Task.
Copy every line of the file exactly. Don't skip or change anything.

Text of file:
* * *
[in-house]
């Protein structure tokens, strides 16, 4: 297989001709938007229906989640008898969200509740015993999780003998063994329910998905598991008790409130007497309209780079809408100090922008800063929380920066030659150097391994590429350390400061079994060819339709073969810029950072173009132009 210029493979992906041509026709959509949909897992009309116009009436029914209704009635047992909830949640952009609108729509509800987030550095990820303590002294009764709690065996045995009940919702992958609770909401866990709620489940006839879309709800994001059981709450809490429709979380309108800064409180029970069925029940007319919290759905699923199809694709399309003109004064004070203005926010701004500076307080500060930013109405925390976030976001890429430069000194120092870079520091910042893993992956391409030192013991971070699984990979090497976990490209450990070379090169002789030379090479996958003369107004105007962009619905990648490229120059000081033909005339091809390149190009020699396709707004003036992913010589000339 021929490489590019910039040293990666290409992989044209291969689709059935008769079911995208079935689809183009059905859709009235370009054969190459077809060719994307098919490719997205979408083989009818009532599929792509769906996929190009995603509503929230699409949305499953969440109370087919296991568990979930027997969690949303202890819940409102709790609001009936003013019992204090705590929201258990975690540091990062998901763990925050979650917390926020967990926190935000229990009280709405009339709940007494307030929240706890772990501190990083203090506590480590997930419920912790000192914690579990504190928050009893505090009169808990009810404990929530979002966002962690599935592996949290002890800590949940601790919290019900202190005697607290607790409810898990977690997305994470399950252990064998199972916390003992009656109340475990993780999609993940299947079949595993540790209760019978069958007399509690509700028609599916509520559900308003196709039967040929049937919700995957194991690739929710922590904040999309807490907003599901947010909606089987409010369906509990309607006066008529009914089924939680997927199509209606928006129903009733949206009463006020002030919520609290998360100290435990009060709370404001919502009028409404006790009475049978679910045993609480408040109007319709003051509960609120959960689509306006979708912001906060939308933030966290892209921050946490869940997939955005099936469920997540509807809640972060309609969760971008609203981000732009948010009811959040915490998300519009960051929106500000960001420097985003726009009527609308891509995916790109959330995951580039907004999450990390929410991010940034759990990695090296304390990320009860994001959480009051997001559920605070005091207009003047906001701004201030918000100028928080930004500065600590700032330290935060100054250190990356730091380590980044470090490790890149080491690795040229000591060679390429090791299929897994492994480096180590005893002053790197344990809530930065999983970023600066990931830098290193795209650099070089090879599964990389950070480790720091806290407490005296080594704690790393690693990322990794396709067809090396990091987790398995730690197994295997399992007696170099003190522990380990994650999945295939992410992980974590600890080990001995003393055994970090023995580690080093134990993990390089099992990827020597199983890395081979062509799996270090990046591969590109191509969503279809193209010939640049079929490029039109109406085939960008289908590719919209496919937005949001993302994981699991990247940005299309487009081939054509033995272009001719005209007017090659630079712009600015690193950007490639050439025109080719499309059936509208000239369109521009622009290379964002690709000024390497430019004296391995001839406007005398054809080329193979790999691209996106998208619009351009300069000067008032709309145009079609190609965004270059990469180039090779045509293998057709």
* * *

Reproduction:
[in-house]
């Protein structure tokens, strides 16, 4: 297989001709938007229906989640008898969200509740015993999780003998063994329910998905598991008790409130007497309209780079809408100090922008800063929380920066030659150097391994590429350390400061079994060819339709073969810029950072173009132009 210029493979992906041509026709959509949909897992009309116009009436029914209704009635047992909830949640952009609108729509509800987030550095990820303590002294009764709690065996045995009940919702992958609770909401866990709620489940006839879309709800994001059981709450809490429709979380309108800064409180029970069925029940007319919290759905699923199809694709399309003109004064004070203005926010701004500076307080500060930013109405925390976030976001890429430069000194120092870079520091910042893993992956391409030192013991971070699984990979090497976990490209450990070379090169002789030379090479996958003369107004105007962009619905990648490229120059000081033909005339091809390149190009020699396709707004003036992913010589000339 021929490489590019910039040293990666290409992989044209291969689709059935008769079911995208079935689809183009059905859709009235370009054969190459077809060719994307098919490719997205979408083989009818009532599929792509769906996929190009995603509503929230699409949305499953969440109370087919296991568990979930027997969690949303202890819940409102709790609001009936003013019992204090705590929201258990975690540091990062998901763990925050979650917390926020967990926190935000229990009280709405009339709940007494307030929240706890772990501190990083203090506590480590997930419920912790000192914690579990504190928050009893505090009169808990009810404990929530979002966002962690599935592996949290002890800590949940601790919290019900202190005697607290607790409810898990977690997305994470399950252990064998199972916390003992009656109340475990993780999609993940299947079949595993540790209760019978069958007399509690509700028609599916509520559900308003196709039967040929049937919700995957194991690739929710922590904040999309807490907003599901947010909606089987409010369906509990309607006066008529009914089924939680997927199509209606928006129903009733949206009463006020002030919520609290998360100290435990009060709370404001919502009028409404006790009475049978679910045993609480408040109007319709003051509960609120959960689509306006979708912001906060939308933030966290892209921050946490869940997939955005099936469920997540509807809640972060309609969760971008609203981000732009948010009811959040915490998300519009960051929106500000960001420097985003726009009527609308891509995916790109959330995951580039907004999450990390929410991010940034759990990695090296304390990320009860994001959480009051997001559920605070005091207009003047906001701004201030918000100028928080930004500065600590700032330290935060100054250190990356730091380590980044470090490790890149080491690795040229000591060679390429090791299929897994492994480096180590005893002053790197344990809530930065999983970023600066990931830098290193795209650099070089090879599964990389950070480790720091806290407490005296080594704690790393690693990322990794396709067809090396990091987790398995730690197994295997399992007696170099003190522990380990994650999945295939992410992980974590600890080990001995003393055994970090023995580690080093134990993990390089099992990827020597199983890395081979062509799996270090990046591969590109191509969503279809193209010939640049079929490029039109109406085939960008289908590719919209496919937005949001993302994981699991990247940005299309487009081939054509033995272009001719005209007017090659630079712009600015690193950007490639050439025109080719499309059936509208000239369109521009622009290379964002690709000024390497430019004296391995001839406007005398054809080329193979790999691209996106998208619009351009300069000067008032709309145009079609190609965004270059990469180039090779045509293998057709």